(MENAFN- Brazil-Arab News Agency (ANBA))
Cairo – The Egyptian Financial and Industrial Company (EFIC ), which operates in the fertilizer sector, intends to invest USD 600 million over the next five years to increase production capacity and add new products to its current portfolio of monophosphate fertilizers.
ANBA interviewed chemist Abdel Azim Al-Abbasi (pictured above), president and general manager of EFIC, to learn more about the importance of the fertilizer sector for the Egyptian and global economy, the future of investments in this strategic sector, and company expansion plans.
Al-Abbasi said the fertilizer sector is one of the most promising for the Egyptian economy due to its link to food and clothing, which increases its significance in the face of the continuous increase of the local and global population; therefore, it requires greater attention from the government and private sector.
Answering ANBA on the attractiveness of the fertilizer sector for local and foreign investors, he explained investment depends on two main criteria: General investment climate in the country and availability of raw inputs.
He pointed out the fertilizer sector in Egypt is divided into three main products. Phosphate fertilizers, whose raw material is abundant in several provinces in south Egypt, the Red Sea, and Abu Tartour, are one of the most attractive due to the availability of inputs, technically skilled labor, and low financial cost.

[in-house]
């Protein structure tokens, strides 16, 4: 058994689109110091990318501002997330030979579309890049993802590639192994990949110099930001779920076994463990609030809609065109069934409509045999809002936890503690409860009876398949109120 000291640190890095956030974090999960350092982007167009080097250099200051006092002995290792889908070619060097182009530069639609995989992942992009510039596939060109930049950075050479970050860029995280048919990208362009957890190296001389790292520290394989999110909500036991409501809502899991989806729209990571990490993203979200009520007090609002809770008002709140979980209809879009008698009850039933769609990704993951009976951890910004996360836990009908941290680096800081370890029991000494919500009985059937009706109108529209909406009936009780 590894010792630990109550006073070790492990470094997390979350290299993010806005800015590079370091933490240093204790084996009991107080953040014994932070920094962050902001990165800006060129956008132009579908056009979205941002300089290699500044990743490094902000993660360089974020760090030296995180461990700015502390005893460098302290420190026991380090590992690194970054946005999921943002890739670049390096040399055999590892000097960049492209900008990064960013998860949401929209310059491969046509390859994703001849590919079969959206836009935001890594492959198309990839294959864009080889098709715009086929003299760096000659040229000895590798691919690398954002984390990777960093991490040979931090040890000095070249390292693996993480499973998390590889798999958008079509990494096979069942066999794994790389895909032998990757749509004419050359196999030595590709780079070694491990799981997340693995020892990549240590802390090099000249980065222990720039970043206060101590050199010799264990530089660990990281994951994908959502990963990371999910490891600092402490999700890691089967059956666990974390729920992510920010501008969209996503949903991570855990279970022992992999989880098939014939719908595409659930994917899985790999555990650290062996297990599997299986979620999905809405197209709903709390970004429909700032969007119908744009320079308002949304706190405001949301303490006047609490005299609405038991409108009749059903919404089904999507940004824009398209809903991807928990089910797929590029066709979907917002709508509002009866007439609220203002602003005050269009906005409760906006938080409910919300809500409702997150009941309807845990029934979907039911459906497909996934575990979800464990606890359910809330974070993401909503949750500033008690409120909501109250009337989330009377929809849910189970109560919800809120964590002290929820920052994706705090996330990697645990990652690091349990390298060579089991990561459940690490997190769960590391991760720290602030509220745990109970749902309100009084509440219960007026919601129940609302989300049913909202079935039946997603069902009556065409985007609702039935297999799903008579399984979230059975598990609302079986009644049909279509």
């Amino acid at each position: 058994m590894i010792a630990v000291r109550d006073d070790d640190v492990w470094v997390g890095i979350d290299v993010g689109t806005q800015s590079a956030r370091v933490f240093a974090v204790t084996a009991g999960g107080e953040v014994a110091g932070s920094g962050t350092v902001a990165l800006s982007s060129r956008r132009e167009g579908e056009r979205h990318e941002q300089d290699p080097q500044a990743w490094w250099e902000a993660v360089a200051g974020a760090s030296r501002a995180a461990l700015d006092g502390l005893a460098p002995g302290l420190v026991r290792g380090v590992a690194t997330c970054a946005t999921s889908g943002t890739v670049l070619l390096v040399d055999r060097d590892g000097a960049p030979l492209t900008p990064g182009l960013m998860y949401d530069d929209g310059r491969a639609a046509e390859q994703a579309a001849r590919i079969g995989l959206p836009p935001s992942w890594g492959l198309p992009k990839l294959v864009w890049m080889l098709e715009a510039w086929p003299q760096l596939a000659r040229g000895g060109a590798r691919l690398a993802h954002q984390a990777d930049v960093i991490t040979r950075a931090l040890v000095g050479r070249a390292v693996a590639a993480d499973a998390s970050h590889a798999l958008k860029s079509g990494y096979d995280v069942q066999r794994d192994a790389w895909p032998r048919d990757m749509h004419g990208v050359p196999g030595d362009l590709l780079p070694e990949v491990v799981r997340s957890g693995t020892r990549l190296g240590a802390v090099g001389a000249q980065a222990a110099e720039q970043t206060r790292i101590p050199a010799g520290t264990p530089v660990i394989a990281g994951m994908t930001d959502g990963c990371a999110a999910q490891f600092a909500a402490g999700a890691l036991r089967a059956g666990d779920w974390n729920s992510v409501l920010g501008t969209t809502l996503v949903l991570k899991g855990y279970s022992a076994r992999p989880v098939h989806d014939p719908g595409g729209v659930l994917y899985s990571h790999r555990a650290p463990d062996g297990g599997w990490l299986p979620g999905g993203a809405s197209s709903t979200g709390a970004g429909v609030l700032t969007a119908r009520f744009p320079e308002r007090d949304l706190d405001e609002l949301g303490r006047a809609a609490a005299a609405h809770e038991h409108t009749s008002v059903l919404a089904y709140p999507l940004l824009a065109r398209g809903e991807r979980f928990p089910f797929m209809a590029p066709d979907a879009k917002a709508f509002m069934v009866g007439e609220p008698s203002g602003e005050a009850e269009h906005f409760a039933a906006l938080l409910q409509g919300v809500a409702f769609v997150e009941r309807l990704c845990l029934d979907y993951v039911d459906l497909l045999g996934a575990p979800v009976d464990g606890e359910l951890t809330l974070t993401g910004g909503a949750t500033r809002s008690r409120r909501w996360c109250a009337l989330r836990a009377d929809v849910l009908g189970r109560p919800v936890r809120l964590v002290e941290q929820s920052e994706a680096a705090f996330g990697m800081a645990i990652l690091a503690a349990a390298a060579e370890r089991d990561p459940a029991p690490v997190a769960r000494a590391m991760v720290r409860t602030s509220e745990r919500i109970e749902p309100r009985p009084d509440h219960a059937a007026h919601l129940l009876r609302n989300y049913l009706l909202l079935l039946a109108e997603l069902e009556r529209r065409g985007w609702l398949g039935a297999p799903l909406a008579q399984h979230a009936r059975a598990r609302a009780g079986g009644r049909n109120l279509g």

The president said the second main product is nitrogen fertilizers, whose production depends on nitrogen and hydrogen, which rely on natural gas; as long as it is available, this sector could become very attractive for investment too. The third is potassium fertilizers, which Egypt depends on importing inputs to fabricate, limiting productivity and attractiveness.
Al-Abbasi explained Egypt has a production capacity of around 17 million tonnes of nitrogen fertilizers, of which it consumes approximately 9 million tonnes a year, with the remainder exported to foreign markets. While it produces approximately 1.5 million tonnes of phosphate fertilizers, consumption ranges between 800,000 and 900,000 tonnes per year, the rest being exported.
Regarding potassium fertilizers, production capacity sits at about 400,000 tonnes a year, with local consumption reaching around 120,000 tonnes and the rest being exported.
Al-Abbasi explained the fertilizer sector in Egypt had been affected recently by the global crises. He highlighted the Egyptian economy in all its sectors managed to overcome the COVID-19 crisis without significant impact, one of the few economies in the world that managed to achieve favorable growth rates at the height of the pandemic, thanks to the balance between preventive measures and production continuity enforced by the local government.
According to him, the impact of the Russian-Ukrainian war crisis on the fertilizer sector was positive for Egypt since the price hike in some raw inputs used in this industry was offset by a more significant price increase in the final product, which allowed the sector to obtain positive returns. The war also led the government to focus on self-sufficiency in grain crops, especially wheat.
The company started exporting in the 1990s. Brazil accounts for 90% of the company's exports.